The Memories & Spirit of the Game, as only Ken Aston could teach it...
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-= Protecting our Young - Bulletproofing Referees =-
Protecting our... Young Referees
~ Bulletproofing Referees ~
by Mike "Skipper" Goblet
"Cogito ergo Arbitro - I think therefore Umpire"
Member of the Masters of Mayhem

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When I first published this in 1998, I suspected it would be somewhat timeless. It appears so. We have many concerns about retention of referees, yet we cannot solve a problem by attacking the symptom and not the disease itself. Coaches and spectators generally need more than the "Momma Bear/Poppa Bear" incidents to set them off. They react, and occasionally respond, to many elementary errors performed by the referee (age not being the major player as many would have us believe.) Let me explain ...

Regardless of all instruction a referee receives, of all mentoring in foul identification and development of the ethos, logos, and pathos a referee must possess, there are many aspects in match management that the referee has sole control over. All of them contribute to more peaceful and enjoyable experience. A failing or lacking of even one may lead to the problems that bring so much concern to this subject.

If we can embed the following items into a referee so that they become autonomic, we will likely see a marked reduction in this crisis.

The First Impression:

When a referee takes time to prepare for a match, many steps will be undertaken. On the surface, they may seem to be too simple to be important ... however, I guarantee that attention to these few points will lead to a better reception by player, coaches and spectators.

Take time to relax and focus - work to eliminate any stressors. When one is concerned by events at home, at school, or at work, they cannot give their full attention to officiating. Developing focus is paramount.

Referees must be sure their uniform is first-rate - clean, in good repair, badge firmly attached and not pinned on, shoes clean and polished ... and make sure of this before you leave for the match.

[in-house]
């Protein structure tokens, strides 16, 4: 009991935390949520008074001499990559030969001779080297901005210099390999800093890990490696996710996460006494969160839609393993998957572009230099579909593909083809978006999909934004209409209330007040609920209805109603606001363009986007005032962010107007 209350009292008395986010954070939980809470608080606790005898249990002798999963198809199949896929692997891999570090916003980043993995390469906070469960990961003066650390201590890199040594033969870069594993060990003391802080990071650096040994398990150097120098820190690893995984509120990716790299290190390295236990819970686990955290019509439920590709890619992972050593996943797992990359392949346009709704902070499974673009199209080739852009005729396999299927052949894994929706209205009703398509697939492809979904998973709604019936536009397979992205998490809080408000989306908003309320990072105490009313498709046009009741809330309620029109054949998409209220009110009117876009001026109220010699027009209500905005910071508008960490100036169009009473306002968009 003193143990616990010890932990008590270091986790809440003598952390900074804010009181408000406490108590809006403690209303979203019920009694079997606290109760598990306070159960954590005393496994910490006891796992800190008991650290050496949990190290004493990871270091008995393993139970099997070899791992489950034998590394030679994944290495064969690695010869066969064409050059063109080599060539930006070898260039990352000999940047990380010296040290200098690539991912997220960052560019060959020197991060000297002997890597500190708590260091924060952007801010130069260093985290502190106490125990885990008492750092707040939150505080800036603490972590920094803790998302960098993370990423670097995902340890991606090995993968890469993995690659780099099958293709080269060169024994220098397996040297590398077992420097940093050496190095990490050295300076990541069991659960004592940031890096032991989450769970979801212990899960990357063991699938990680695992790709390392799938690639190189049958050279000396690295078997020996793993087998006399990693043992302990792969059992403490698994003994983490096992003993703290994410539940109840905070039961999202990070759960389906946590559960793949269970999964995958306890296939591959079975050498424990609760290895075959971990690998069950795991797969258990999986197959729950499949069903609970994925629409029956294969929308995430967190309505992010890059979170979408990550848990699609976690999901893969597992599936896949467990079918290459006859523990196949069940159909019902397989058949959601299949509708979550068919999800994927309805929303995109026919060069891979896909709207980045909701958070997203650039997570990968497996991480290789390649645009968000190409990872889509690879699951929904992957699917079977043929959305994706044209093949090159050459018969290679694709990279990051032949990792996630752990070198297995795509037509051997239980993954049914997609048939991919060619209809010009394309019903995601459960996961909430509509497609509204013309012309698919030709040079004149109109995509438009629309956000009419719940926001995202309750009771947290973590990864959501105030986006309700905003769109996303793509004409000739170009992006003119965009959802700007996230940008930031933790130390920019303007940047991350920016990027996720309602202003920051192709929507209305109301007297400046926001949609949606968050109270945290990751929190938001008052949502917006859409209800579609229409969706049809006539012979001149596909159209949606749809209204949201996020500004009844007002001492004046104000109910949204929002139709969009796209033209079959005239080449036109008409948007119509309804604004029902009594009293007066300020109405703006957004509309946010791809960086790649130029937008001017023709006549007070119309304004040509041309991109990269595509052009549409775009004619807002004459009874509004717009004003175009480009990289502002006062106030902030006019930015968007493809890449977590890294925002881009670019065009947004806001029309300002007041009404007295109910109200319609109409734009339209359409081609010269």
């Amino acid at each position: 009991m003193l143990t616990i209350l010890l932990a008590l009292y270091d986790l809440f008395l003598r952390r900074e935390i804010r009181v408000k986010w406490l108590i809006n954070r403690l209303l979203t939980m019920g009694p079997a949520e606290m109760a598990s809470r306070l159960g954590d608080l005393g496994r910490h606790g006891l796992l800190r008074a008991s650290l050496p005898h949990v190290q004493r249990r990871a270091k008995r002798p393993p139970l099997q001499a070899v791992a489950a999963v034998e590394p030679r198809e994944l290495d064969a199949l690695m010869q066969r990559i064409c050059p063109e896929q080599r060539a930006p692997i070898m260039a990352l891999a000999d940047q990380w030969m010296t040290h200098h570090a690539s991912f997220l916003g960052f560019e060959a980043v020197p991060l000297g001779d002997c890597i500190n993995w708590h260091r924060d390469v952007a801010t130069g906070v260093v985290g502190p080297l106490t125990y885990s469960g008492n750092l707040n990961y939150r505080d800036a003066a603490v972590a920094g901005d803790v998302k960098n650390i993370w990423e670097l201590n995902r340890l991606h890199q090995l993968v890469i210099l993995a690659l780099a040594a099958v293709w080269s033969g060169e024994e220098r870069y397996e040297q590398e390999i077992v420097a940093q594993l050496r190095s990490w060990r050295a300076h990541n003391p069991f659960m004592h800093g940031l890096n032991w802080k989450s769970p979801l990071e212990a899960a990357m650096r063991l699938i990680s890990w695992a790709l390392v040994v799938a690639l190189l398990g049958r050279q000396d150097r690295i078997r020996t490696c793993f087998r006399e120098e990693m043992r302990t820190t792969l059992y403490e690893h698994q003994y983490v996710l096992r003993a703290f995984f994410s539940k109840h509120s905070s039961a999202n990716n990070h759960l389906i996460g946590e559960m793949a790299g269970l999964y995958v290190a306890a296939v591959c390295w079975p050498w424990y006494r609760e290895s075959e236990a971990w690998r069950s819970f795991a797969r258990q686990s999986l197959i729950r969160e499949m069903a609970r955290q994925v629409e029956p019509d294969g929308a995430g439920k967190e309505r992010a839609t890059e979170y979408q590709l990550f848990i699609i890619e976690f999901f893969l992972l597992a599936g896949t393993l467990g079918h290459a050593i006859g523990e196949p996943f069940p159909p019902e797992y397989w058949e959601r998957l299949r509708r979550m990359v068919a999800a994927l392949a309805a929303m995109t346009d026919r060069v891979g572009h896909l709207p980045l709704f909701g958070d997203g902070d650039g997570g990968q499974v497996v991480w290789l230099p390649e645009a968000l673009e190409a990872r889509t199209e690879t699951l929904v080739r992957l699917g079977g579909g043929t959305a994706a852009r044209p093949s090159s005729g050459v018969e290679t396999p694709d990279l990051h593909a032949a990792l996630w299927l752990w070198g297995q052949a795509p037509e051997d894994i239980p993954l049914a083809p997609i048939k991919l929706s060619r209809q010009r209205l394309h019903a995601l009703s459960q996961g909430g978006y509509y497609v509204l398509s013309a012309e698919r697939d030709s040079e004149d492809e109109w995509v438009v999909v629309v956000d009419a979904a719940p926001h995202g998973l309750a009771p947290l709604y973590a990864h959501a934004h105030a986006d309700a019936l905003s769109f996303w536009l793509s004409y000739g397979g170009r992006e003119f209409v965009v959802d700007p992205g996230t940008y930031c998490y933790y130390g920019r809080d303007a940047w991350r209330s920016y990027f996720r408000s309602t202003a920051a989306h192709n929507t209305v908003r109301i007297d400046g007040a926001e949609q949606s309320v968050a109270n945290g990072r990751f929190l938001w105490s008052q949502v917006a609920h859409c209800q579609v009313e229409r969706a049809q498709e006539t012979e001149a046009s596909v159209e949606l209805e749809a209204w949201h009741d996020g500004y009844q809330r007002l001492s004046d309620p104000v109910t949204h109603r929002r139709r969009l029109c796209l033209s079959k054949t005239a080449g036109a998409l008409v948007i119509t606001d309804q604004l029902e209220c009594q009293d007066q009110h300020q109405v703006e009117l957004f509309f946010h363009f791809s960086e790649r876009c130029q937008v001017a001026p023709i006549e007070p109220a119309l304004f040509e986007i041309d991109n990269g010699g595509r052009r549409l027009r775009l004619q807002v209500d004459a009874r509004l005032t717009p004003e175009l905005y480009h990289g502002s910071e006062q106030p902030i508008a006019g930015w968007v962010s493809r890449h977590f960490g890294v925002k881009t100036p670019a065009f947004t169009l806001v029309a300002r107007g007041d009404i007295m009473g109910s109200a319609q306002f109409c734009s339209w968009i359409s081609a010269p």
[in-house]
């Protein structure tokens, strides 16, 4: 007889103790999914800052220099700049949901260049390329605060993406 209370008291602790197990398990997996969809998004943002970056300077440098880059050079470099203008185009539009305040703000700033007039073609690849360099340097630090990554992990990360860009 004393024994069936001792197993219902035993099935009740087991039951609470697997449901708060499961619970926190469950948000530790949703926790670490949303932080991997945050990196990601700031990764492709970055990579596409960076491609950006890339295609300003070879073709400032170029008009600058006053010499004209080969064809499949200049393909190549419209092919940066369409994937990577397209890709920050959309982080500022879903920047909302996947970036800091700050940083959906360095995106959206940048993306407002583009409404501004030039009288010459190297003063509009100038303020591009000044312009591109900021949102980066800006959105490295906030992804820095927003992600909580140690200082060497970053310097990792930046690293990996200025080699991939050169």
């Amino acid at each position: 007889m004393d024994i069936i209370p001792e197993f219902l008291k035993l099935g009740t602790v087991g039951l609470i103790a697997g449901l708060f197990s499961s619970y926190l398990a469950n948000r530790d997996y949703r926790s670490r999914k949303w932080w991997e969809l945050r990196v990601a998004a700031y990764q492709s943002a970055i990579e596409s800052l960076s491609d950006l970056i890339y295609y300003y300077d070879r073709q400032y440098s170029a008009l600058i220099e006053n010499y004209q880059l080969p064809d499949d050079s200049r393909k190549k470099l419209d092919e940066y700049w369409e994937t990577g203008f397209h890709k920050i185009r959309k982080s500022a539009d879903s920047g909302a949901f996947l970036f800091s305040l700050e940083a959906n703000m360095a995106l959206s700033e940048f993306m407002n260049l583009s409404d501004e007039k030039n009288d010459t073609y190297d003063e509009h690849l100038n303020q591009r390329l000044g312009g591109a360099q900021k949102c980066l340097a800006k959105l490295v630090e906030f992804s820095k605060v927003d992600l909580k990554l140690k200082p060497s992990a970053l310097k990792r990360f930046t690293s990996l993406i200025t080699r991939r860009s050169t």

When you step out of the car (whenever possible), be dressed and ready to go. No matter how good you finally look, being half-uniformed when you enter the field just doesn't cut it.

Always inspect the field of play first, and at a jog if possible. Check the appurtenances of the field carefully ... and noticeably. Remember that checking the field is more than looking along the touch lines and goal lines, and a detailed check of the goals and nets. Check the whole field; there may be glass, rocks, canine fertilizer present (bring a number of Baggies in your kit). You don't have to clean it up yourself, but you need to bring it to the attention of the home team. If you find small items, pick them up yourself and dispose of them.

Watch the players as they warm up. Are they organized? Do they give indications of being poorly disciplined in their routine? Check the shoes and ears of players as you pass; it will prepare you for the team check in.

Visit both coaches, but do it at the same time. See if they have any concerns, the referee should discuss those match management activities where their help will be useful - such as substitutes wait for a signal, all substitutions are done from midfield, etc. (This can prevent the subtle gamesmanship coaches often attempt to use on the referee).

When checking the teams in, check each player pass (and coach pass, if the league requires adult passes be checked) against the roster and the picture against the player offering the card. Mark the roster with jersey numbers if this has not already been done. (You could give the roster back for the coach to do so, but what is the gain?)

Collect your fee (where this is done on the field) from each team only after completing the above.

Gather up the game ball and confirm it is at proper pressure for the game conditions (hard ground a bit softer, soft ground a bit harder.)

By doing these few things, you prove to all watching (and they are

watching) that you are a professional behaving in a professional manner. These few things build more good will than anything else you can do -- and you have built the good will before the first whistle.

Cameron's Diamond

Nothing I have experienced has explained the most important elements of positive match management better than Cameron's Diamond. (John Cameron, well known by referees at the Dallas Cup and USA Cup, is a former FIFA referee and until recently was Director of Referee Instruction for New Zealand.)

His lecture at USA Cup forms the core of these following four points, which are interconnected so as to form a diamond - theirs is a symbiotic relationship, totally interdependent. John is adamant that each form the core of referee development; to be successful, a referee must:

* Be Knowledgeable in the Laws of the Game.

As any long-term list member is aware, there is far more to the game than the written 17 Laws of the Game. Any referee must go far beyond a mere reading of the Laws; they must seek out knowledge as to the cause of each Law, and the accepted interpretation of each Law. (We are indeed fortunate to have Jim Allen's and Dan Heldman's excellent work, "Advice to Referees ... " available to us. Many of us would have given all we had to have possessed this compendium of interpretations at the beginning of our careers.)

Book knowledge is useless on the field of play, except to establish a foundation upon which individual referees base their decisions. Players, coaches, spectators all have a right to expect their referee to have a mastery of the facts, and of how the facts should be interpreted to ensure some element of consistency.